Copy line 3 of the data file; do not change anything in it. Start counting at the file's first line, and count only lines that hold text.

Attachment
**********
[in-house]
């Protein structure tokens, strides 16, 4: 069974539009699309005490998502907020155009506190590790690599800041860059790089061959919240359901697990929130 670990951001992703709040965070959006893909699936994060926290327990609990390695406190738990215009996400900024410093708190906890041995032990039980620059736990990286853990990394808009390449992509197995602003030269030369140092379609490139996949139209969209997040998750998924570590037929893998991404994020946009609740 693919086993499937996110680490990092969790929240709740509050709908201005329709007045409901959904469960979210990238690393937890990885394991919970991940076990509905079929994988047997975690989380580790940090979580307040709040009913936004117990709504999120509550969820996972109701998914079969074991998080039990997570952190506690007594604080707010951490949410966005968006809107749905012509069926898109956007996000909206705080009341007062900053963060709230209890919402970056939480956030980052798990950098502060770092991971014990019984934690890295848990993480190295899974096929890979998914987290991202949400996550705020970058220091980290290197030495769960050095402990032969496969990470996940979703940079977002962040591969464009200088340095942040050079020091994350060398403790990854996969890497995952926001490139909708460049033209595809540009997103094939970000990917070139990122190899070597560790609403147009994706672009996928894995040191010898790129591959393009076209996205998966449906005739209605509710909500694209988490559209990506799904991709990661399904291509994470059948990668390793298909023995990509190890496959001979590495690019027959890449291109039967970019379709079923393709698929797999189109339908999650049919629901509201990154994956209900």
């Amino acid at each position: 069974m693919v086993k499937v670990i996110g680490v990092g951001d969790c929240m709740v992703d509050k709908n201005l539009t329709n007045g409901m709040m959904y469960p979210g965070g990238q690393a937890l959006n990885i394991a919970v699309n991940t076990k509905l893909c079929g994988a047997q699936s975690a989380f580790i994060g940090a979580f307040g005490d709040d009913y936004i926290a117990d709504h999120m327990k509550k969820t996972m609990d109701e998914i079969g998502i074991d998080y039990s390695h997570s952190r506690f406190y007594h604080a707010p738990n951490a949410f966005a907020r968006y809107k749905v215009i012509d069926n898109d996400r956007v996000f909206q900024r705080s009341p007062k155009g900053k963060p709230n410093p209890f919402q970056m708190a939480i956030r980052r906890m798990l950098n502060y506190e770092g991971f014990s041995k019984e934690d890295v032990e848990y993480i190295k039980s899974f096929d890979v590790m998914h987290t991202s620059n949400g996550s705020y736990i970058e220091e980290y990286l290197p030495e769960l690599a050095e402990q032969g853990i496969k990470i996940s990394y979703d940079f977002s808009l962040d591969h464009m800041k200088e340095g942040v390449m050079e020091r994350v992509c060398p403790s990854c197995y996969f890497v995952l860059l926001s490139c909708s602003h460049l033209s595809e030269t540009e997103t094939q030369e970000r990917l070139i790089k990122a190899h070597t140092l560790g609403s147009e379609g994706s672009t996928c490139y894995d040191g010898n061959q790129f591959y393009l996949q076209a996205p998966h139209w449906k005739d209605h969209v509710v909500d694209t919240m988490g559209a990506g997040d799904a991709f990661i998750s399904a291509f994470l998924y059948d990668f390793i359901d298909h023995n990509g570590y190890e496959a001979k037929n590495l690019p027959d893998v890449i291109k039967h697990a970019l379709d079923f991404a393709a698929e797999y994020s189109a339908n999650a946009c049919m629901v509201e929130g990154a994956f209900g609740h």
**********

């Amino acid at each position: 069974m693919v086993k499937v670990i996110g680490v990092g951001d969790c929240m709740v992703d509050k709908n201005l539009t329709n007045g409901m709040m959904y469960p979210g965070g990238q690393a937890l959006n990885i394991a919970v699309n991940t076990k509905l893909c079929g994988a047997q699936s975690a989380f580790i994060g940090a979580f307040g005490d709040d009913y936004i926290a117990d709504h999120m327990k509550k969820t996972m609990d109701e998914i079969g998502i074991d998080y039990s390695h997570s952190r506690f406190y007594h604080a707010p738990n951490a949410f966005a907020r968006y809107k749905v215009i012509d069926n898109d996400r956007v996000f909206q900024r705080s009341p007062k155009g900053k963060p709230n410093p209890f919402q970056m708190a939480i956030r980052r906890m798990l950098n502060y506190e770092g991971f014990s041995k019984e934690d890295v032990e848990y993480i190295k039980s899974f096929d890979v590790m998914h987290t991202s620059n949400g996550s705020y736990i970058e220091e980290y990286l290197p030495e769960l690599a050095e402990q032969g853990i496969k990470i996940s990394y979703d940079f977002s808009l962040d591969h464009m800041k200088e340095g942040v390449m050079e020091r994350v992509c060398p403790s990854c197995y996969f890497v995952l860059l926001s490139c909708s602003h460049l033209s595809e030269t540009e997103t094939q030369e970000r990917l070139i790089k990122a190899h070597t140092l560790g609403s147009e379609g994706s672009t996928c490139y894995d040191g010898n061959q790129f591959y393009l996949q076209a996205p998966h139209w449906k005739d209605h969209v509710v909500d694209t919240m988490g559209a990506g997040d799904a991709f990661i998750s399904a291509f994470l998924y059948d990668f390793i359901d298909h023995n990509g570590y190890e496959a001979k037929n590495l690019p027959d893998v890449i291109k039967h697990a970019l379709d079923f991404a393709a698929e797999y994020s189109a339908n999650a946009c049919m629901v509201e929130g990154a994956f209900g609740h």